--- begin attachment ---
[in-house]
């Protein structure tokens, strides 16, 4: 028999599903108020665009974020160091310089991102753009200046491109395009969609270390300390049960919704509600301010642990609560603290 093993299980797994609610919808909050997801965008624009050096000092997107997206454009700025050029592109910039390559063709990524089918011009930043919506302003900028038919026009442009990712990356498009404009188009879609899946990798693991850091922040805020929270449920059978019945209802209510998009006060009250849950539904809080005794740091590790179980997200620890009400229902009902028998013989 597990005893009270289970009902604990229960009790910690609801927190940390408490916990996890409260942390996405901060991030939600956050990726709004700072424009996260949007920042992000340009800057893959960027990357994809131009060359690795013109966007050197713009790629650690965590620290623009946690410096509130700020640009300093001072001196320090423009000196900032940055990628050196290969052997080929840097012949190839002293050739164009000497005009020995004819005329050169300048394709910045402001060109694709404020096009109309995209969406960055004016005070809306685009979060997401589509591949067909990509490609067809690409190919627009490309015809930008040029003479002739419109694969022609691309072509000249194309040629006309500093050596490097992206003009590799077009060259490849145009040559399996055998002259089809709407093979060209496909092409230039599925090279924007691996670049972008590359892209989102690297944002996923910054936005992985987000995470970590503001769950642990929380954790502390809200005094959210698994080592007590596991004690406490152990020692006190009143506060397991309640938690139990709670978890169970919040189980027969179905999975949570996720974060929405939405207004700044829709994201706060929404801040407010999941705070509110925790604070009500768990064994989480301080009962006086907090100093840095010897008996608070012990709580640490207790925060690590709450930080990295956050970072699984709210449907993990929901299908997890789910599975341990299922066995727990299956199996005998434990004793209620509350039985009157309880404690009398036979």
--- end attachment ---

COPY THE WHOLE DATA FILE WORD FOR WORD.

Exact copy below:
[in-house]
């Protein structure tokens, strides 16, 4: 028999599903108020665009974020160091310089991102753009200046491109395009969609270390300390049960919704509600301010642990609560603290 093993299980797994609610919808909050997801965008624009050096000092997107997206454009700025050029592109910039390559063709990524089918011009930043919506302003900028038919026009442009990712990356498009404009188009879609899946990798693991850091922040805020929270449920059978019945209802209510998009006060009250849950539904809080005794740091590790179980997200620890009400229902009902028998013989 597990005893009270289970009902604990229960009790910690609801927190940390408490916990996890409260942390996405901060991030939600956050990726709004700072424009996260949007920042992000340009800057893959960027990357994809131009060359690795013109966007050197713009790629650690965590620290623009946690410096509130700020640009300093001072001196320090423009000196900032940055990628050196290969052997080929840097012949190839002293050739164009000497005009020995004819005329050169300048394709910045402001060109694709404020096009109309995209969406960055004016005070809306685009979060997401589509591949067909990509490609067809690409190919627009490309015809930008040029003479002739419109694969022609691309072509000249194309040629006309500093050596490097992206003009590799077009060259490849145009040559399996055998002259089809709407093979060209496909092409230039599925090279924007691996670049972008590359892209989102690297944002996923910054936005992985987000995470970590503001769950642990929380954790502390809200005094959210698994080592007590596991004690406490152990020692006190009143506060397991309640938690139990709670978890169970919040189980027969179905999975949570996720974060929405939405207004700044829709994201706060929404801040407010999941705070509110925790604070009500768990064994989480301080009962006086907090100093840095010897008996608070012990709580640490207790925060690590709450930080990295956050970072699984709210449907993990929901299908997890789910599975341990299922066995727990299956199996005998434990004793209620509350039985009157309880404690009398036979």